We repeated this like a million, maybe a trillion (low zillion?) times. It allowed Tug and I to have quality time together, just the two of us, which made it worth the irreparable damage to my right shoulder.
Yeah, good times, but good times in the early ‘90s, back when a good time with your friend was pretty much limited to throwing the ball and walking them on the leash. Sure, there were other, more adventurous activities you could do with your dog, but these were pretty much limited to people who preferred sandals to shoes and dogs who wore bandanas instead of collars.
The same can’t be said of today, when the adventurous and creative, not to mention the culinary, have gone mainstream and given us numerous things to do with our dogs, things that range from sporty to shapely to fun and everything in between, and yes, that does include a nice glass of wine.
Not only do these activities offer variety and the chance to perform squat thrusts with your buddy by your side, but, experts say, they present the opportunity to connect with your dog on a different, deeper and, ultimately, healthier level.
“A lot of people take their dog for a walk a few times a week and they think that’s enough,” said trainer Dan Atkinson of Kind to Canines. “The fact is, the more activities you do with your dog, the better rounded your dog is going to be mentally and socially.”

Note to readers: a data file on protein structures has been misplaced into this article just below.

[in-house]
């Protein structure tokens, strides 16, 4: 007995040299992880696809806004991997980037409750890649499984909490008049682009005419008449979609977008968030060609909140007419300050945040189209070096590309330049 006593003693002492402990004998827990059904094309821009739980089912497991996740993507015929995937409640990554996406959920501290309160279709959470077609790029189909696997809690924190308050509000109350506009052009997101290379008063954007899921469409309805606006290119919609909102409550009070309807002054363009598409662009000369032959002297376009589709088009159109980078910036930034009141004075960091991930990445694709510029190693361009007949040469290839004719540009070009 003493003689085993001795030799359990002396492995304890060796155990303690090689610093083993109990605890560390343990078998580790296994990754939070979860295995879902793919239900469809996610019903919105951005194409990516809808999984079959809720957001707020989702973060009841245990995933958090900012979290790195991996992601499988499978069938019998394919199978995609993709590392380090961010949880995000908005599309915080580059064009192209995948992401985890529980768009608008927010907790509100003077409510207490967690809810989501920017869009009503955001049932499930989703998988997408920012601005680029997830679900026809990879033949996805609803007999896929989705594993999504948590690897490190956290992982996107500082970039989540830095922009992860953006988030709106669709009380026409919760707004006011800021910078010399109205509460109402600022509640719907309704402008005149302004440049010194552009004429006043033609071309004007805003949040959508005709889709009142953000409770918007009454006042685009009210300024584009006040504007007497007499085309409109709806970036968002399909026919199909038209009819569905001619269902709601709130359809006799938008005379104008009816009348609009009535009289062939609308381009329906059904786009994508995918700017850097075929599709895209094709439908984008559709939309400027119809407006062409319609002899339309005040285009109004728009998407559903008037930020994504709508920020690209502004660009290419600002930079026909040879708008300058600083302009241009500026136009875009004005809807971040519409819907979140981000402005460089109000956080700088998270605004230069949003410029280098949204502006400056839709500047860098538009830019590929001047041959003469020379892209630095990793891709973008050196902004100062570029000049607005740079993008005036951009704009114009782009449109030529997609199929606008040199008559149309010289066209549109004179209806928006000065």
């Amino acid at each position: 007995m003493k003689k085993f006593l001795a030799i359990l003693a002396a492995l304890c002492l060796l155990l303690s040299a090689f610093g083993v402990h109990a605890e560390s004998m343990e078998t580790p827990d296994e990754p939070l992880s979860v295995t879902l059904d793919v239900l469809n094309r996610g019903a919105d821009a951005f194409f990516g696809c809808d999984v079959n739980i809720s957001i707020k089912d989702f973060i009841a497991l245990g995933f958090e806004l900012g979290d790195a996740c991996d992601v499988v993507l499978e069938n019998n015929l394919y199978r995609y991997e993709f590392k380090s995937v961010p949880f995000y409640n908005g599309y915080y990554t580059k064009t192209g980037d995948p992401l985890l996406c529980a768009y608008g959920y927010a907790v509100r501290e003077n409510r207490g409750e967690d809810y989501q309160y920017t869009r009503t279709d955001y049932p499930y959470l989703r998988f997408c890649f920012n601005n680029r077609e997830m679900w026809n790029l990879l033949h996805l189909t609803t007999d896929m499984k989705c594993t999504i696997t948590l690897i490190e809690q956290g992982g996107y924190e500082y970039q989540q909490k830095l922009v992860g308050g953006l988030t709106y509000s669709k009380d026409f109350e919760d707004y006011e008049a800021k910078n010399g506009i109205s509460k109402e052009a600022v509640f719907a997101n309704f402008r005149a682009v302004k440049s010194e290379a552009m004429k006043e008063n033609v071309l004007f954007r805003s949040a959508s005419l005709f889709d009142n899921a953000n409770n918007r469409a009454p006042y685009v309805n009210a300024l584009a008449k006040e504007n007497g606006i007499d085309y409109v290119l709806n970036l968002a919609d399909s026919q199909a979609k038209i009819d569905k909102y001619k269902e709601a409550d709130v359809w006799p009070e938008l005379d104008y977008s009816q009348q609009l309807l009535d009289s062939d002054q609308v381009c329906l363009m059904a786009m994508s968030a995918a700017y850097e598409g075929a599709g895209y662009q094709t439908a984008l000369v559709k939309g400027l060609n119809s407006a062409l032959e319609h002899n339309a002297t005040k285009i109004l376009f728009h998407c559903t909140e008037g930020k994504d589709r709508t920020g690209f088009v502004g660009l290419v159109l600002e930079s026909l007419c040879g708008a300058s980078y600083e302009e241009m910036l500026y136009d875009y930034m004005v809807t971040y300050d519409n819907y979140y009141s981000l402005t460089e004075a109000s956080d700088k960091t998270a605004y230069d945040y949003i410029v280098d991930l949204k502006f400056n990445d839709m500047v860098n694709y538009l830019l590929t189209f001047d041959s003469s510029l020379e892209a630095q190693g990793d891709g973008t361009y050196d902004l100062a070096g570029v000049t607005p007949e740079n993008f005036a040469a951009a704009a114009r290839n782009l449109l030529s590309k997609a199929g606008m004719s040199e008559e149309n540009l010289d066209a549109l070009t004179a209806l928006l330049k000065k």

With that in my mind, we’ve made it our business to show you some of the different directions and opportunities you can take with your dog. Of course, what’s presented here is just a fraction of what’s available throughout the pages of Petsguide, so give it a read, then explore a little. It’s all good. Of course, before we talk about any of that, we have to talk about something a little serious. I’m speaking of …
Or is socialization?
Oh well, I say “Tomato” you say “Karl Marx,” the point is virtually none of the terrific things we’re going to present for your dog to do are possible unless the animal is comfortable being around other dogs and/or people.
Jill Bowers, who runs Thank Dog Bootcamp where owners and pets workout together, says she “can’t let anyone in that can’t control their dog. An unruly dog, one with no socialization skills, it just won’t work.”
Training expert Dan Atkinson says the process of socialization should begin when your dog is a pup. And he’s not just talking about walks.
“If all you do is walk your dog, chances are the dog is going to be anti-social,” said Atkinson who runs Kind to Canines Obedience Training (www.kindtocanines.com). “Let’s say we’re talking about a two-year-old dog, so basically a teenager who’s been home-schooled since he gets walked a few times a week. All of a sudden your child has a Little League game and you take the dog and the dog freaks out because he’s not used to being out of its element. That’s when I get a phone call.”